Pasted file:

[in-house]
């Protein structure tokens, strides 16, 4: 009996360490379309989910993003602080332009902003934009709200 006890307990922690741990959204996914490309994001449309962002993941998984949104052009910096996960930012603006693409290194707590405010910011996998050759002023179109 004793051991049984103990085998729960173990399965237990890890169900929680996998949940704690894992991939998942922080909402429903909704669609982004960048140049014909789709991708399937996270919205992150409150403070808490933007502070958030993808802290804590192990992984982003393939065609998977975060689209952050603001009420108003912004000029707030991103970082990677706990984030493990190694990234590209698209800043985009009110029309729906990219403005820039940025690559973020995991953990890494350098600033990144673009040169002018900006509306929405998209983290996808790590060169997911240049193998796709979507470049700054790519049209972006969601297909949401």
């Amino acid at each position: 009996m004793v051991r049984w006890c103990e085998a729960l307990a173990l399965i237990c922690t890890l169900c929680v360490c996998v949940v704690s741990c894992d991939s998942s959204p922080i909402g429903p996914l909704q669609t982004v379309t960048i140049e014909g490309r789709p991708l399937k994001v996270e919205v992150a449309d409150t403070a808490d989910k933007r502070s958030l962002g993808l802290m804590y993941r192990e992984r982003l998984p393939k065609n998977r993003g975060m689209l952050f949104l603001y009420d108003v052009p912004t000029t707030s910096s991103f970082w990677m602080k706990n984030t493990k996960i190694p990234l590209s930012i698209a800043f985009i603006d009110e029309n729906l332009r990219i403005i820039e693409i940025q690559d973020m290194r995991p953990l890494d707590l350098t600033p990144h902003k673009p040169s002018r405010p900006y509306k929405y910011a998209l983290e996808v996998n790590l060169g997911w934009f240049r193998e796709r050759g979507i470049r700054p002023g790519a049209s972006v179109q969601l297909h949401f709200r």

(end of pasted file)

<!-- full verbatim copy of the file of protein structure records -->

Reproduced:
[in-house]
């Protein structure tokens, strides 16, 4: 009996360490379309989910993003602080332009902003934009709200 006890307990922690741990959204996914490309994001449309962002993941998984949104052009910096996960930012603006693409290194707590405010910011996998050759002023179109 004793051991049984103990085998729960173990399965237990890890169900929680996998949940704690894992991939998942922080909402429903909704669609982004960048140049014909789709991708399937996270919205992150409150403070808490933007502070958030993808802290804590192990992984982003393939065609998977975060689209952050603001009420108003912004000029707030991103970082990677706990984030493990190694990234590209698209800043985009009110029309729906990219403005820039940025690559973020995991953990890494350098600033990144673009040169002018900006509306929405998209983290996808790590060169997911240049193998796709979507470049700054790519049209972006969601297909949401």
């Amino acid at each position: 009996m004793v051991r049984w006890c103990e085998a729960l307990a173990l399965i237990c922690t890890l169900c929680v360490c996998v949940v704690s741990c894992d991939s998942s959204p922080i909402g429903p996914l909704q669609t982004v379309t960048i140049e014909g490309r789709p991708l399937k994001v996270e919205v992150a449309d409150t403070a808490d989910k933007r502070s958030l962002g993808l802290m804590y993941r192990e992984r982003l998984p393939k065609n998977r993003g975060m689209l952050f949104l603001y009420d108003v052009p912004t000029t707030s910096s991103f970082w990677m602080k706990n984030t493990k996960i190694p990234l590209s930012i698209a800043f985009i603006d009110e029309n729906l332009r990219i403005i820039e693409i940025q690559d973020m290194r995991p953990l890494d707590l350098t600033p990144h902003k673009p040169s002018r405010p900006y509306k929405y910011a998209l983290e996808v996998n790590l060169g997911w934009f240049r193998e796709r050759g979507i470049r700054p002023g790519a049209s972006v179109q969601l297909h949401f709200r």